Kaili loves to cook—from comfort food to fine cuisine—and was the recipient of a silver medal in a food and wine matching competition.
Trout is such a wonderful fish. No matter which species—whether it's rainbow, brown, or brook—all are readily available, versatile, and great-tasting freshwater fish. This recipe is so easy and so quick to prepare. Who needs hours in the kitchen when the patio is calling?
A German or Belgian white (wheat) beer works very well with this recipe, as the flavor of these beers seems to complement the fish. There are several white beers on the market that have spice and even orange peel added to them during the brewing process, and these work very well, too. They impart a slightly different flavor to the fish during the marinating process, but the result is very tasty indeed. You can also experiment with flavors and try your own favorite brew in the recipe.
A minimum of 30 minutes of marinating time is recommended, though if you increased it to a couple of hours, the fish would taste even better.
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Serves two people (1/2 pound of trout each)
- 1 pound trout fillet
- 1 bottle white (wheat) beer
- 2 cloves garlic, chopped
- If using a gas grill, preheat it to about 500°F and then turn it down to medium. If using charcoal, wait until the coals are gray.
- Depending on the size of the fillet, you might want to cut the trout into two pieces to make it easier to work with. This will really help you later when you are trying to get the cooked trout out of its foil pouch. Rinse the trout under cold running water and lay it on paper towel.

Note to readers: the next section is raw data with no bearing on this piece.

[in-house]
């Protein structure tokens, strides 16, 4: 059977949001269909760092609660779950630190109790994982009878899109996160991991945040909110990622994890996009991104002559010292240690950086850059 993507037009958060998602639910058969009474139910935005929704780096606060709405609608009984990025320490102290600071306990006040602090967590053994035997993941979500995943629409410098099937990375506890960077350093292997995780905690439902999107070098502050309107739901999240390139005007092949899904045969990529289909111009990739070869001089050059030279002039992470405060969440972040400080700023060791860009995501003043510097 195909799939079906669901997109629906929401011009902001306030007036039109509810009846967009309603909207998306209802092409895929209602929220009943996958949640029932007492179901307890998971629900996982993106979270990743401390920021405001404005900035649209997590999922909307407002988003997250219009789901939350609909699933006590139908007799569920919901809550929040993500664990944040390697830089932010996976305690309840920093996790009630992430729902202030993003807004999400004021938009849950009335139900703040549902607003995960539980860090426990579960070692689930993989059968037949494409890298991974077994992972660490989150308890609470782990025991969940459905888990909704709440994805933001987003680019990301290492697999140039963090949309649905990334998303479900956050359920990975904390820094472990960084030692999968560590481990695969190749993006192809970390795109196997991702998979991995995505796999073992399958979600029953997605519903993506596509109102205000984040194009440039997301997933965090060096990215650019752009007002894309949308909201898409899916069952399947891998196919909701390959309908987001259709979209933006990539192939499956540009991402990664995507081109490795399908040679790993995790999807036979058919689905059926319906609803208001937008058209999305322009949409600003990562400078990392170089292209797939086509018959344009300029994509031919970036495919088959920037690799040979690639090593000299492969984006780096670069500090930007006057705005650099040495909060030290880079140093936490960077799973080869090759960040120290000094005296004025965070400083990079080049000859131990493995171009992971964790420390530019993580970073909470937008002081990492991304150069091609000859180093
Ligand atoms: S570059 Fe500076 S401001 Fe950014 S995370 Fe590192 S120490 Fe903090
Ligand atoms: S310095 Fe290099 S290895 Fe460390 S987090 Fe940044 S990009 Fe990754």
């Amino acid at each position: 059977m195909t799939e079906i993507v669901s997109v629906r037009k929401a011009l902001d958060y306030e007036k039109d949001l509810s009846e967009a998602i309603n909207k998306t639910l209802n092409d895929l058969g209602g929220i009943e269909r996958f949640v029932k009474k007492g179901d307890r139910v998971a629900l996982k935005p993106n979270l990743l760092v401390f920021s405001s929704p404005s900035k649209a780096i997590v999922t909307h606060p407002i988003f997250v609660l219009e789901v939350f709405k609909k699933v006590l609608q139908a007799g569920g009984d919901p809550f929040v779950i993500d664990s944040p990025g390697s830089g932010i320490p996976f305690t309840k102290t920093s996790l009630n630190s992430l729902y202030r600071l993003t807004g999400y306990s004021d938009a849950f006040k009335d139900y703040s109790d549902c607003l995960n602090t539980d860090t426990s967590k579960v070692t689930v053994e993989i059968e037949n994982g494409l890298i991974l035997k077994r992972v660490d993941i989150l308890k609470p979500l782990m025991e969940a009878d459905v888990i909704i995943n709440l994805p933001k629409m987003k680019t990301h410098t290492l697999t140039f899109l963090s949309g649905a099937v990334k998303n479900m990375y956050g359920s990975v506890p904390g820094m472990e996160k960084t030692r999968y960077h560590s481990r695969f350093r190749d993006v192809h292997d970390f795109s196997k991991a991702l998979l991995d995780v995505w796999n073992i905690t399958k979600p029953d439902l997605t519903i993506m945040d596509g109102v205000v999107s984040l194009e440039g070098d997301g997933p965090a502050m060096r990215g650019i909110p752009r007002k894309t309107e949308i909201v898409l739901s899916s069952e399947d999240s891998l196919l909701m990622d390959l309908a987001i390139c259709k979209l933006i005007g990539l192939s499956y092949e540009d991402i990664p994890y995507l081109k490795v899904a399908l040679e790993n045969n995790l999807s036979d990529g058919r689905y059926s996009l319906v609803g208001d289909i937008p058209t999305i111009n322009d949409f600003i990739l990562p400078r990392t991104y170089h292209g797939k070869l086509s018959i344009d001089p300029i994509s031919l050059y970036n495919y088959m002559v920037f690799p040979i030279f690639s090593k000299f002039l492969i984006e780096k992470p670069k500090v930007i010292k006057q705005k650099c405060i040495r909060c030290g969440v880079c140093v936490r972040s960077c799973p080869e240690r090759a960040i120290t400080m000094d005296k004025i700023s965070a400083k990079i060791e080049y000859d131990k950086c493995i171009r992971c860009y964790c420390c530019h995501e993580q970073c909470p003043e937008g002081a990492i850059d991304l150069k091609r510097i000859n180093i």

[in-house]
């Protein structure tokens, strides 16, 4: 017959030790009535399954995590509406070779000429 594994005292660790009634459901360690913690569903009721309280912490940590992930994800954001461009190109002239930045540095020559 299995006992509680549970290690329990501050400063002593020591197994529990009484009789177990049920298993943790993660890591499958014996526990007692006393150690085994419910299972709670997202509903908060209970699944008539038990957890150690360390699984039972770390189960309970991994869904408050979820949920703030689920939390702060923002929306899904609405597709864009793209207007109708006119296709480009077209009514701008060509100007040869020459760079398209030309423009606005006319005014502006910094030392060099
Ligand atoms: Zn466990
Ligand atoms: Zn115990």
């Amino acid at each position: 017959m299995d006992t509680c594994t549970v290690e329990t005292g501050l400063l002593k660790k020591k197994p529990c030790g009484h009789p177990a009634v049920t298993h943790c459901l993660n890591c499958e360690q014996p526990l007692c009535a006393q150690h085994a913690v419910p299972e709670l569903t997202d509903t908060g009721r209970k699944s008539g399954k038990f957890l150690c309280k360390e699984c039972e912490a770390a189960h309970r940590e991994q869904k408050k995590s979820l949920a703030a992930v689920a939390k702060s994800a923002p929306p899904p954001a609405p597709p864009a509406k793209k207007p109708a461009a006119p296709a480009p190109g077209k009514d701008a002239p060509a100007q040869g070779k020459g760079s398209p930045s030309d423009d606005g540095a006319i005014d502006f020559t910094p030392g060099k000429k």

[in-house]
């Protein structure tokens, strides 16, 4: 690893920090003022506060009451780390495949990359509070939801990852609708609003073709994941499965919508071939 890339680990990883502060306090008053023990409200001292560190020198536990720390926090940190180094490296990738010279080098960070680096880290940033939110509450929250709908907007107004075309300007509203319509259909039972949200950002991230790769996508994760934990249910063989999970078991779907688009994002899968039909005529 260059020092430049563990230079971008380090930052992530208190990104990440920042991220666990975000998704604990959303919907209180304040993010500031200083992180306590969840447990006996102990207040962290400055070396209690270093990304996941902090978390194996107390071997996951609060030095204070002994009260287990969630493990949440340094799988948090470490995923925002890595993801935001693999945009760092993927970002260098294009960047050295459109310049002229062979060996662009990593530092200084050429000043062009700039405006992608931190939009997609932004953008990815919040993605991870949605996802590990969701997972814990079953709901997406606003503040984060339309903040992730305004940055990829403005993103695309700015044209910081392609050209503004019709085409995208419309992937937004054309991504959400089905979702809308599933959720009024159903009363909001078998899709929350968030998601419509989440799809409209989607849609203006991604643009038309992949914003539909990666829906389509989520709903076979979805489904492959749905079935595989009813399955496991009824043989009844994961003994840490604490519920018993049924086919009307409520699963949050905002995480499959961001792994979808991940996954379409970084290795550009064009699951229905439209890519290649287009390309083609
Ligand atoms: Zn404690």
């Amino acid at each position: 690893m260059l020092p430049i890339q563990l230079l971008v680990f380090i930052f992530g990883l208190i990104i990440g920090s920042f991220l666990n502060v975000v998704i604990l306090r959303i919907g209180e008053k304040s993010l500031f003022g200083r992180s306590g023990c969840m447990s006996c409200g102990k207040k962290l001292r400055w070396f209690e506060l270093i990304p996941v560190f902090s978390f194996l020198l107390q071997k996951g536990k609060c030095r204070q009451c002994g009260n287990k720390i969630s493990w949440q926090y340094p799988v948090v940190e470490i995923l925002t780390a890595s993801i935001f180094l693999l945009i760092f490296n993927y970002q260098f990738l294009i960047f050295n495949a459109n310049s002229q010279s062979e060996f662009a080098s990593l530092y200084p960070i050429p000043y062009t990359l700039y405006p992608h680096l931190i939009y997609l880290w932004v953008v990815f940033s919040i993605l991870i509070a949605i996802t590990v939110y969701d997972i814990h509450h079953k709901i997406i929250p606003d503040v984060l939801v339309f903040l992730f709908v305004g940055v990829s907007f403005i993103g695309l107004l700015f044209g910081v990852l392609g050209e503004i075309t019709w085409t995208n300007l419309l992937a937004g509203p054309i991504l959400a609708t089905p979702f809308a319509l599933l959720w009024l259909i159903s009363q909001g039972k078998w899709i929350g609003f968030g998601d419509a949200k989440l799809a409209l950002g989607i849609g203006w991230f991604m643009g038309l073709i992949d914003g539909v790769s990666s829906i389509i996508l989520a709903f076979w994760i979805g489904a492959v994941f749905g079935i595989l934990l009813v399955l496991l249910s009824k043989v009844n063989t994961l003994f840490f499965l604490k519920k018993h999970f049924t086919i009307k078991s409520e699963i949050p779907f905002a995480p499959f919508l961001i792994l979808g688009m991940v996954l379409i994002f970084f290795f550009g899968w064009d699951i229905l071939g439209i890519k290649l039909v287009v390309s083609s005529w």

- Peel and chop the garlic. Try two cloves at first, but don’t be afraid to add more, especially if you are a garlic fan.
- Toss the chopped garlic into a large bowl or shallow roasting pan. Place the trout flesh-side down on the garlic.
- Pour in about one cup of beer, or enough to sufficiently cover the bulk of the trout (don't worry if the ends are peeking out a bit). The beer will probably foam up at first, but this is normal. Cover the bowl with plastic wrap and place in the fridge for a minimum of 30 minutes (longer is better, but we understand if you are in a rush to get out on the patio).
- If you have a fish poacher that is barbecue-safe, you can certainly use that to cook the trout in. If you don't happen to have a poacher, you can easily create a foil pouch out of heavy-duty barbecue foil that will do the job very nicely and make cleanup a snap. This foil is available in a standard width of 18 inches. Begin by creasing a good length (about 18 inches) of heavy-duty foil into thirds. Lay it on a flat surface and turn up the sides of the middle third about an inch so the liquid doesn't run out while you are working.
- Set the trout skin side down on the foil. Be sure to collect the garlic bits from the beer marinade and sprinkle them on top of the trout. Pour in enough of the beer to cover the bottom of the foil; this will vary, but will probably be between 1/2 and 3/4 of a cup. To create the pouch, begin by folding the two ends of the foil together, overlapping to seal securely. Now close the sides up by doing the same thing being careful not to allow any liquid to escape from the sides while you are folding. Try not to crease the foil so much that it springs a leak; you want to preserve the liquid in order to poach the fish. Your foil pouch of trout is now BBQ-ready!
- Place the foil pouch on the barbecue. Poach the trout for about 10-12 minutes on medium heat. Cooking time may vary depending on your grill. and the thickness of the trout. Remove the pouch from the grill, and tear open. Move the fish to a serving platter using a spatula. Enjoy!
Beer and Wine Pairings
This fish is especially good when accompanied by the same kind of beer you used to marinate it. A nice crisp summer wine also works very well, such as unoaked Chardonnay or a Sauvignon Blanc.
© 2012 Kaili Bisson